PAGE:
Happy Labor Day 2011!
Remember to honor all of those public union members who sacrificed so that you could pay their retirement.
Hallis Mailen sleeps on Sunday in the rotunda of the Wisconsin Capitol as a round-the-clock protest continues over the proposed budget and bargaining rights. (Post-Gazette)
Michelle Malkin has a terrific list of the top union thug moments of the past year.
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The Labor Union Report offered this on Labor Day:
The Labor Day holiday is always a time for union bosses and the media to reflect on the role that unions play in society. Not surprisingly, with a mere 11.9% of America’s workers unionized today (6.9% in the private sector), between the unionized media and press releases issued by union communications departments, the majority of stories about Labor Day center on what used to be or the current ills ailing the moribund labor movement.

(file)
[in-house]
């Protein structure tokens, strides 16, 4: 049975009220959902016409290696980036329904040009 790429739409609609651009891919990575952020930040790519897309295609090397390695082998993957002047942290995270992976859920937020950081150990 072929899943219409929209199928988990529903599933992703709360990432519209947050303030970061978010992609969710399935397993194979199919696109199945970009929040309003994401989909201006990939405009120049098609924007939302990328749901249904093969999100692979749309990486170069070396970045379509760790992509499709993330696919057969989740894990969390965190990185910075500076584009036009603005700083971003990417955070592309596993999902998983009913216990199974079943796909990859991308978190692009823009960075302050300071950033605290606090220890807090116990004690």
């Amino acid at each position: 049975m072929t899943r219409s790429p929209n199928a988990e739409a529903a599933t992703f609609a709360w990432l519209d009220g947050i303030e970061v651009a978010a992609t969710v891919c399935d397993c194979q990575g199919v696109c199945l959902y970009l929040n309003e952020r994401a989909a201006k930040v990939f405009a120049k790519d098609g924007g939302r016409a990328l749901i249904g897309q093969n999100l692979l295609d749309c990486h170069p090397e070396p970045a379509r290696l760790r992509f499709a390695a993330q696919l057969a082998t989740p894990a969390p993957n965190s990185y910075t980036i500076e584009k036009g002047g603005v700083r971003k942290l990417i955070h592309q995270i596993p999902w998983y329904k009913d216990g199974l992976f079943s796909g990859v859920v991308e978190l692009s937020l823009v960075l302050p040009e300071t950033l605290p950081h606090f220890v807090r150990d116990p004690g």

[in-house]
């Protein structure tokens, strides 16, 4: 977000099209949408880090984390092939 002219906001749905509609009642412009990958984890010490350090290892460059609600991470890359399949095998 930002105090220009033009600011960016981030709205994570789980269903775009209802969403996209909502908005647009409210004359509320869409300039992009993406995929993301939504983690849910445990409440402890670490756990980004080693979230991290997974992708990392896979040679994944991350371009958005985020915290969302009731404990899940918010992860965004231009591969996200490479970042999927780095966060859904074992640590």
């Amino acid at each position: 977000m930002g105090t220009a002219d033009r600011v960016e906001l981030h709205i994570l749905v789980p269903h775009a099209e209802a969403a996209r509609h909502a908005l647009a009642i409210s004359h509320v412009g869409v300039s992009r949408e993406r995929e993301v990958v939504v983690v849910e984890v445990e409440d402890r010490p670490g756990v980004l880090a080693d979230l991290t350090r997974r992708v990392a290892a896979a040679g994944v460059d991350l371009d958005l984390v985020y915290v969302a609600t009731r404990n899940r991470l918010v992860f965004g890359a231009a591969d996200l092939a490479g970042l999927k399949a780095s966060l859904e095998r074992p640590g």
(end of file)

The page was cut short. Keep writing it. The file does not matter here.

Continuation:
Later this week, President Obama will be speaking on the state of the economy and the heretofore less-than-stellar performance of his efforts to create jobs. He will, undoubtedly, engage in more class warfare, Bush and GOP bashing and anti-Wall St. demagoguery before he calls for more spending, higher taxes and “shared sacrifice” (aka, his vision of W.T.F.). The one thing he will likely not be talking about is how his union appointees National Labor Relations Board and Department of Labor are helping unions destroy the very job creators they so desperately need.
Unions and unionized workplaces have been declining for decades. While much of the commentary often focuses on the shrinking percentage of union members—less than 10% of union-represented workers ever voted for unionization—very few have focused on the shrinking number of unionized workplaces that has occurred over the last several decades. Moreover, of those who have written about the declining number of unionized workplaces, far fewer have focused on the jobs-killing effects that unions have on private businesses that compete in a free marketplace (both globally and domestically).